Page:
Edward Manziuk 639,520
Mike Arvol 639,325
Scott Jacob 637,550
Rick Marchini 633,825
Donald Mason 630,505
Meyer Van Dam 625,430
Mathias Beran 624,250
Richard Smith 622,805
Kurt Sherry 616,385
Jefferey Zwier 606,350
Patrick Shrake 590,175
Thomas Fairbrother 588,165
Wayne Spoor 573,110
Richard Fulmer 567,435
Michael Obrzut 562,650
Michael Jacobi 560,950
T. Dodson 543,350
James Knaus 540,935
Ronald Fischer 536,290
Tom Reeves 517,080
Joseph Gendusa 507,095
John Parker 493,925
Steven Zickel 467,460
Paul Redmond 451,480
Brian Sheehey 406,395
Vinvent Gendusa 405,295
Gary Hanson 392,190

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7.1 What is the 2015 Astrosmash Shootoff?

The Astrosmash Shootoff in 2015 was held at the National Museum of Pinball. Famed videogame music composer Tommy Tallarico came in first in the 5-minute times challende with 13,220 points, second place was Patrick Wyrick with 13,195 points. 12 players competed for the top prize of an Intellivision Flashback unit.

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7.1 Can I share my high scores?

Multiple authorities exist for reporting the highest high scores across the Intellivision catalog. That sounds like an oxymoron, because it is. :) Pick a group you like, play the game fully recorded, and post it. At the end of the day, it's all about fun. Different score platforms have different rules (real hardware vs Flashback vs emulation, time limits, controller variations, etc).

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7.1 What is the Intellivision Virtual Expo?

The Expo is a multi-hour marathon showcasing the latest and best in games, hardware, development, and news - strictly related to the classic Intellivision.

The first event took place on 21-November-2020 via Zoom, from 12:00pm to 8:00pm, US-Eastern-Standard time.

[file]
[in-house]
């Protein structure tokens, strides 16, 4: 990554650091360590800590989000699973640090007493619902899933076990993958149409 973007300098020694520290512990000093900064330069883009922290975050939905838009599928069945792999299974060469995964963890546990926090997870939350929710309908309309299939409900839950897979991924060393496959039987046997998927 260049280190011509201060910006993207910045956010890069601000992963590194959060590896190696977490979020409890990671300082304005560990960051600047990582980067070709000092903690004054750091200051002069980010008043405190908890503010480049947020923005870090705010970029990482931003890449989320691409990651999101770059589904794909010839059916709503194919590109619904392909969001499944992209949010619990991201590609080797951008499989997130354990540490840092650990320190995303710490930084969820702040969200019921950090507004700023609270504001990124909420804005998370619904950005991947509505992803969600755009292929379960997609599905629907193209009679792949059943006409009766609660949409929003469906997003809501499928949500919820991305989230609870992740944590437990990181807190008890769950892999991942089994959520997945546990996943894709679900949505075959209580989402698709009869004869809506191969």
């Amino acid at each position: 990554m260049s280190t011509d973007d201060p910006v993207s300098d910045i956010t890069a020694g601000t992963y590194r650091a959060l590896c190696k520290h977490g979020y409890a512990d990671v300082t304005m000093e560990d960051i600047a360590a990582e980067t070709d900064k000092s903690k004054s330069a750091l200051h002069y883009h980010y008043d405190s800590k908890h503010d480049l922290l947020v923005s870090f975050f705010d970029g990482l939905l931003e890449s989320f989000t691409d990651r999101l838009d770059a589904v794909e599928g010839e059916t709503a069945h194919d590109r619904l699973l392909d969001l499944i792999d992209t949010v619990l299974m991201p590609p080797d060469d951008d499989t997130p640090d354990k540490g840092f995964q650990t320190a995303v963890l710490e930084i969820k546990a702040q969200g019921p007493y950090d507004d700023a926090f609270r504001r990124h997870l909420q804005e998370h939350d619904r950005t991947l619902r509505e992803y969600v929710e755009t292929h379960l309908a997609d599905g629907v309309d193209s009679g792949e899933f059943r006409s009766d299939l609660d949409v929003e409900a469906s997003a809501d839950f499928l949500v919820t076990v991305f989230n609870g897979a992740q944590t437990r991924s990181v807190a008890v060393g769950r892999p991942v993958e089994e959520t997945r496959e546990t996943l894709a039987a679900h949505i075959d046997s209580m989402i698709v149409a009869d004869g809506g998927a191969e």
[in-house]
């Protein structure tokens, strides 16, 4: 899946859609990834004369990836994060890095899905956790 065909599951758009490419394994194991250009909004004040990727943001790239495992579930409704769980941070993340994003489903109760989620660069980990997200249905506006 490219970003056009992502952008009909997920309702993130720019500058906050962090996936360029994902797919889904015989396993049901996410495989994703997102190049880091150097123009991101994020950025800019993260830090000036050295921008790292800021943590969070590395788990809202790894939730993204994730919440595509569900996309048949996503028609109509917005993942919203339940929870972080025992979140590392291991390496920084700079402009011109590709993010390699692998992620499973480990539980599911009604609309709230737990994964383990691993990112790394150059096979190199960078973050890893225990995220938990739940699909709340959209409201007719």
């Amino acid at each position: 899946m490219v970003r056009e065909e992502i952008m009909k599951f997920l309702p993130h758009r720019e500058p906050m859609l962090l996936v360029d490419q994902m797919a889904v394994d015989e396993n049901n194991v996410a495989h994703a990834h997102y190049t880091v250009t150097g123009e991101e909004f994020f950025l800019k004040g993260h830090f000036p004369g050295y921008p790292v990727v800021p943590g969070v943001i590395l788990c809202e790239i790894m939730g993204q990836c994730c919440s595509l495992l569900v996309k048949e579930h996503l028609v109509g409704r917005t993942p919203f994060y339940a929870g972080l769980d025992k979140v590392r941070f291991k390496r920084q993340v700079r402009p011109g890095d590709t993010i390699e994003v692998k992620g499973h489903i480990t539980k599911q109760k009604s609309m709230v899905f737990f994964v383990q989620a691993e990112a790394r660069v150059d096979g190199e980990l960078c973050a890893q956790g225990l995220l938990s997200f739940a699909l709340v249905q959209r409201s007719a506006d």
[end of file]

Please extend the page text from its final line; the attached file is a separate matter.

| Time | Session |
|-------|----------------------------------------------------------------------------|
| 12:05 | Intellivision Revolution Introduction & Presentation (10 min) |
| 12:15 | Commercial Break |
| 12:20 | What's New Presentation by Nanochess (25 min) |
| 12:45 | Commercial Break |
| 12:50 | Midnight Blue International Intellivision update by Michael Hayes (25 min) |
| 1:15 | Commercial Break |
| 1:20 | 2600Connection Presentation by Timdu (25 min) |
| 1:45 | Commercial Break |
| 1:50 | TV-PoWWW! By Decle (25min) |
| 2:15 | Commercial Break |
| 2:20 | Intellivisionaries Homebrew Highlights (45 min) |
| 3:05 | Intermission |
| 3:30 | From Pac-Man to Carol: A Post-Mortem by DZ-Jay (60 minutes) |
| 4:30 | Commercial Break |
| 4:35 | Amico Moment by OEB Pete (25 min) |
| 5:00 | Commercial Break |
| 5:05 | Intellivision Arcade Games Top 10 by ArcadeUSA (10 min) |
| 5:15 | Commercial Break |
| 5:20 | Argon Intellivision Emulator Presentation (25 min) |
| 5:45 | Commercial Break |
| 5:50 | The Immortal John Hancock Intellivision Favorite Games (15 min) |
| 6:05 | Elektronite Greetings by Vaulter Prette |
| 6:10 | Elektronite Update by Michael Bergeron |
| 6:30 | Expo Closing session |

In addition to the sessions and presentations, the event also hosted live game streaming via the Virtual Game Room. Multiple players in 4 different Azure Media "streaming rooms" played for high scores and recognition, or deep-dove into a few new homebrew games, or or generally played for fun.
2020 Game Streamers:

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7.1 What was the IntyBASIC Programming Contest in 2015?